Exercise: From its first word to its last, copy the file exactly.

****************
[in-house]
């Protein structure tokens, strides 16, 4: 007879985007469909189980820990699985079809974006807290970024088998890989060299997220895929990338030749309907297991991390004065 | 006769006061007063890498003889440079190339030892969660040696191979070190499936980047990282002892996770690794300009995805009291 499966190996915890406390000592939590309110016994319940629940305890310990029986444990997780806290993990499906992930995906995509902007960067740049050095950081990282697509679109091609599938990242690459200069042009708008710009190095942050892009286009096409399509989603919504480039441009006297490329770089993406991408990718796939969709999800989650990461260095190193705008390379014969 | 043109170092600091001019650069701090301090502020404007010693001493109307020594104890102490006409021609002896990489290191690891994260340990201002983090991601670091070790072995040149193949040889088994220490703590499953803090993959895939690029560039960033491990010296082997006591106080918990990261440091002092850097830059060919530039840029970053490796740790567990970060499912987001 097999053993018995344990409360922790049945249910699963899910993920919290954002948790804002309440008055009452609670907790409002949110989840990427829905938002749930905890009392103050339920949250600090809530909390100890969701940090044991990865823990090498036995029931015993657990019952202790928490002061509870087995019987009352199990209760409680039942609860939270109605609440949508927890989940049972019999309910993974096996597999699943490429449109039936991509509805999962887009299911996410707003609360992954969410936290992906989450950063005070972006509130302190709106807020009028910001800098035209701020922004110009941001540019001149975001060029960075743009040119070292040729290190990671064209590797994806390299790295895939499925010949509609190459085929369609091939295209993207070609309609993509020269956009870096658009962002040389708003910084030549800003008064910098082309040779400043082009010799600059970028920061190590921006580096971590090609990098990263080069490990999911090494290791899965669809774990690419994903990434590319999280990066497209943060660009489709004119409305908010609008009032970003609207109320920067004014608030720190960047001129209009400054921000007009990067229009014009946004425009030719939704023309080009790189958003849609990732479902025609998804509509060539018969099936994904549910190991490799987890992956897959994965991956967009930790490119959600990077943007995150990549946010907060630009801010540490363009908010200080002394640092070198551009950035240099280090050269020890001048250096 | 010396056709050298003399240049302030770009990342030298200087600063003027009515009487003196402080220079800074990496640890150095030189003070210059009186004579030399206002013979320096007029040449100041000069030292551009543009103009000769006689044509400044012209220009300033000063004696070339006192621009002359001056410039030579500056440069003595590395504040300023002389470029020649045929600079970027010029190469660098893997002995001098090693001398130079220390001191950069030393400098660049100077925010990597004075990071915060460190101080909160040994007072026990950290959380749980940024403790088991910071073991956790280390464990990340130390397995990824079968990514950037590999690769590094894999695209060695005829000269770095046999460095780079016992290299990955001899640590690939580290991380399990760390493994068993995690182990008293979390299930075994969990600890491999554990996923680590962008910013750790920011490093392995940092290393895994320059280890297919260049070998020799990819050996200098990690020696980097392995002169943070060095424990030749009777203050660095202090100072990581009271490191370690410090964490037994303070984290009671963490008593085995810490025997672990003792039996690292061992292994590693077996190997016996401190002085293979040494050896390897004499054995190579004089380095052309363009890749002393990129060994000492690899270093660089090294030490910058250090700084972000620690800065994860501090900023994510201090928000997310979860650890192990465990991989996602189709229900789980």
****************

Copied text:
[in-house]
């Protein structure tokens, strides 16, 4: 007879985007469909189980820990699985079809974006807290970024088998890989060299997220895929990338030749309907297991991390004065 | 006769006061007063890498003889440079190339030892969660040696191979070190499936980047990282002892996770690794300009995805009291 499966190996915890406390000592939590309110016994319940629940305890310990029986444990997780806290993990499906992930995906995509902007960067740049050095950081990282697509679109091609599938990242690459200069042009708008710009190095942050892009286009096409399509989603919504480039441009006297490329770089993406991408990718796939969709999800989650990461260095190193705008390379014969 | 043109170092600091001019650069701090301090502020404007010693001493109307020594104890102490006409021609002896990489290191690891994260340990201002983090991601670091070790072995040149193949040889088994220490703590499953803090993959895939690029560039960033491990010296082997006591106080918990990261440091002092850097830059060919530039840029970053490796740790567990970060499912987001 097999053993018995344990409360922790049945249910699963899910993920919290954002948790804002309440008055009452609670907790409002949110989840990427829905938002749930905890009392103050339920949250600090809530909390100890969701940090044991990865823990090498036995029931015993657990019952202790928490002061509870087995019987009352199990209760409680039942609860939270109605609440949508927890989940049972019999309910993974096996597999699943490429449109039936991509509805999962887009299911996410707003609360992954969410936290992906989450950063005070972006509130302190709106807020009028910001800098035209701020922004110009941001540019001149975001060029960075743009040119070292040729290190990671064209590797994806390299790295895939499925010949509609190459085929369609091939295209993207070609309609993509020269956009870096658009962002040389708003910084030549800003008064910098082309040779400043082009010799600059970028920061190590921006580096971590090609990098990263080069490990999911090494290791899965669809774990690419994903990434590319999280990066497209943060660009489709004119409305908010609008009032970003609207109320920067004014608030720190960047001129209009400054921000007009990067229009014009946004425009030719939704023309080009790189958003849609990732479902025609998804509509060539018969099936994904549910190991490799987890992956897959994965991956967009930790490119959600990077943007995150990549946010907060630009801010540490363009908010200080002394640092070198551009950035240099280090050269020890001048250096 | 010396056709050298003399240049302030770009990342030298200087600063003027009515009487003196402080220079800074990496640890150095030189003070210059009186004579030399206002013979320096007029040449100041000069030292551009543009103009000769006689044509400044012209220009300033000063004696070339006192621009002359001056410039030579500056440069003595590395504040300023002389470029020649045929600079970027010029190469660098893997002995001098090693001398130079220390001191950069030393400098660049100077925010990597004075990071915060460190101080909160040994007072026990950290959380749980940024403790088991910071073991956790280390464990990340130390397995990824079968990514950037590999690769590094894999695209060695005829000269770095046999460095780079016992290299990955001899640590690939580290991380399990760390493994068993995690182990008293979390299930075994969990600890491999554990996923680590962008910013750790920011490093392995940092290393895994320059280890297919260049070998020799990819050996200098990690020696980097392995002169943070060095424990030749009777203050660095202090100072990581009271490191370690410090964490037994303070984290009671963490008593085995810490025997672990003792039996690292061992292994590693077996190997016996401190002085293979040494050896390897004499054995190579004089380095052309363009890749002393990129060994000492690899270093660089090294030490910058250090700084972000620690800065994860501090900023994510201090928000997310979860650890192990465990991989996602189709229900789980």